Severe acute respiratory syndrome (SARS) coronavirus infection and growth are dependent on initiating signaling and enzyme actions upon viral entry into the host cell. Proteins packaged during virus assembly may subsequently form the first line of attack and host manipulation upon infection. A complete characterization of virion components is therefore important to understanding the dynamics of early stages of infection. Mass spectrometry and kinase profiling techniques identified nearly 200 incorporated host and viral proteins. We used published interaction data to identify hubs of connectivity with potential significance for virion formation. Surprisingly, the hub with the most potential connections was not the viral M protein but the nonstructural protein 3 (nsp3), which is one of the novel virion components identified by mass spectrometry. Based on new experimental data and a bioinformatics analysis across the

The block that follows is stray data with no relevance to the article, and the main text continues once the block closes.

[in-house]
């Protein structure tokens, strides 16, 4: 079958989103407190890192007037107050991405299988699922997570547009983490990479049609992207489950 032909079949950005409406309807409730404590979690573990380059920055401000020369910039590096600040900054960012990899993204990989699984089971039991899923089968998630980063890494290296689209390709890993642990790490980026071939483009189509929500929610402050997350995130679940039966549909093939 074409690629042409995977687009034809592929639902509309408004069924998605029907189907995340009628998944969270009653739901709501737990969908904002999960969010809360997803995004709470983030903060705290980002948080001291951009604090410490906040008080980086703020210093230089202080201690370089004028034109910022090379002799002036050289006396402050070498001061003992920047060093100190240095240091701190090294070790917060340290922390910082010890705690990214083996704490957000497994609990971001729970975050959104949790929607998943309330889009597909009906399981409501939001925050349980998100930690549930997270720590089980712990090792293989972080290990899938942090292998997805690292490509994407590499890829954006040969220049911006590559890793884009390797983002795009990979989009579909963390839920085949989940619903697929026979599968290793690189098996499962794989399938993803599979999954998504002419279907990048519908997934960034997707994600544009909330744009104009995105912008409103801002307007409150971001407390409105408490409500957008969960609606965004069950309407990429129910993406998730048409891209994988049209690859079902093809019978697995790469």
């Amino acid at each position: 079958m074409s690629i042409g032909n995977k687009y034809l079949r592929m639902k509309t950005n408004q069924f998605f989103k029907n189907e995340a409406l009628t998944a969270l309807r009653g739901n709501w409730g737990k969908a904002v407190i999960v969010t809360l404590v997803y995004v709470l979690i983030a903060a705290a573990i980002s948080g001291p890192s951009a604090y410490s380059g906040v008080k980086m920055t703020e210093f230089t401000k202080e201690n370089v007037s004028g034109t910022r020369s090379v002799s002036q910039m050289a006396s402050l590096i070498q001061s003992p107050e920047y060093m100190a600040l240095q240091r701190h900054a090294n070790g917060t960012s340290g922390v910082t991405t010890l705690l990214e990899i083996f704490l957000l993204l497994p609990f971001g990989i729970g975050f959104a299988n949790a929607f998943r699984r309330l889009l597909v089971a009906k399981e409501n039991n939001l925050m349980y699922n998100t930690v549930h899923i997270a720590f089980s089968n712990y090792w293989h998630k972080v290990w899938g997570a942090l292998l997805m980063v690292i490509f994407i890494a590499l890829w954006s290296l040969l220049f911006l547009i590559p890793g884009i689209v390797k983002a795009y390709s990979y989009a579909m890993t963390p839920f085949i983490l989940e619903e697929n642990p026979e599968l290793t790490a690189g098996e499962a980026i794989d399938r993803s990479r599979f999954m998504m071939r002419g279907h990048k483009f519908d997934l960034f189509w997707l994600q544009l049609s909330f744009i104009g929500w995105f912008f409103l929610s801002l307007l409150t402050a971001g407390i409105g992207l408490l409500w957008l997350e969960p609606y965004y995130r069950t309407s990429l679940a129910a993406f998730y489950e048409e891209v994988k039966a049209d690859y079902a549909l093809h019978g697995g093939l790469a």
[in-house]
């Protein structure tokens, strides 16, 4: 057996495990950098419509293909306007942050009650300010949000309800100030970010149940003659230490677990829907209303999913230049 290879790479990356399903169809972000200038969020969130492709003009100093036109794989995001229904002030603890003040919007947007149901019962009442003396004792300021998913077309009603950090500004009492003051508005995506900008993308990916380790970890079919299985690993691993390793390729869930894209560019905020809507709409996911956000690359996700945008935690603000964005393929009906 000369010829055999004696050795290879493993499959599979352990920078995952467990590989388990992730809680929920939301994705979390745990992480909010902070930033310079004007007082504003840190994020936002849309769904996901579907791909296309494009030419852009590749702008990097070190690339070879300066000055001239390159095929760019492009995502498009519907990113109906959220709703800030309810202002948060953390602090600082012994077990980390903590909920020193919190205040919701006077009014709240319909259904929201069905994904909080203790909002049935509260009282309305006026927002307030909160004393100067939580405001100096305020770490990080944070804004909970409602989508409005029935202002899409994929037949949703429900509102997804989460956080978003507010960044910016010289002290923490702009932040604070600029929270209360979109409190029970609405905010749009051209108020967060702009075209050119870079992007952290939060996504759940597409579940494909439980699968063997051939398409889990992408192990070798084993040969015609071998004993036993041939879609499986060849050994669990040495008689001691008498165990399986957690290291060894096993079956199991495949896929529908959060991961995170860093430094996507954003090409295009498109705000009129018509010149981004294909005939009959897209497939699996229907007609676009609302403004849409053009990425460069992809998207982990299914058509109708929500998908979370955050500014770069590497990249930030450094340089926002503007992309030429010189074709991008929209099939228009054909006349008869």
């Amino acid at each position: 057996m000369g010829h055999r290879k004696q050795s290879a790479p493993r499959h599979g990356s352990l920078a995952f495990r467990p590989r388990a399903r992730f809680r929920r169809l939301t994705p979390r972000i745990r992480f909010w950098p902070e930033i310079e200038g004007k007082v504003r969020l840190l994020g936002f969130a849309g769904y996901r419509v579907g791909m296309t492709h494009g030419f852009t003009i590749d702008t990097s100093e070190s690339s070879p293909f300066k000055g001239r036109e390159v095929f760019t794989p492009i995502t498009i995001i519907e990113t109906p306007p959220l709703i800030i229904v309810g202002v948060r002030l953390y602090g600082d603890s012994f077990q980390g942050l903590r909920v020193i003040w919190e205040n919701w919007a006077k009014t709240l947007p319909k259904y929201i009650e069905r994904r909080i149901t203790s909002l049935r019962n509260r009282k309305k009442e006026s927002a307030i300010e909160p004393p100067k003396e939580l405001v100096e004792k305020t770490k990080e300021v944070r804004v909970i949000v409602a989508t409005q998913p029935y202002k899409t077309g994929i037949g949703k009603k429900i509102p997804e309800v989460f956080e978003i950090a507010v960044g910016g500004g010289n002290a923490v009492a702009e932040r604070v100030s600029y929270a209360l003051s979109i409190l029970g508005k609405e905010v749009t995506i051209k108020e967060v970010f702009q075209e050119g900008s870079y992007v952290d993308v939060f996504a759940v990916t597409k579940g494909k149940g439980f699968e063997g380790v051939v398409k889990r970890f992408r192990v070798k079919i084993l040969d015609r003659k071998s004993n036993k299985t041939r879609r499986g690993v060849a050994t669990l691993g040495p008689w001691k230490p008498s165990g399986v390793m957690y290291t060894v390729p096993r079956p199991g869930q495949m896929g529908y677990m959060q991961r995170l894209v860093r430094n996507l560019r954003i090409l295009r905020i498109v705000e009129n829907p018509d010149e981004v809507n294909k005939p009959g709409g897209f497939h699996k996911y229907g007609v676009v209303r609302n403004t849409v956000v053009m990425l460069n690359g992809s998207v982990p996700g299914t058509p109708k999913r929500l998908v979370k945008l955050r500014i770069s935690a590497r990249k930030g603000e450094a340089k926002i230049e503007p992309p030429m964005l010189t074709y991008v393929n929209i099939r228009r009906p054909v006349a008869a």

Coronaviridae, we propose a higher-resolution functional domain architecture for nsp3 that determines the interaction capacity of this protein. Using recombinant protein domains expressed in Escherichia coli, we identified two additional RNA-binding domains of nsp3. One of these domains is located within the previously described SARS-unique domain, and there is a nucleic acid chaperone-like domain located immediately downstream of the papain-like proteinase domain. We also identified a novel cysteine-coordinated metal ion-binding domain. Analyses of interdomain interactions and provisional functional annotation of the remaining, so-far-uncharacterized domains are presented. Overall, the ensemble of data surveyed here paint a more complete picture of nsp3 as a conserved component of the viral protein processing machinery, which is intimately associated with viral RNA in its role as a virion component.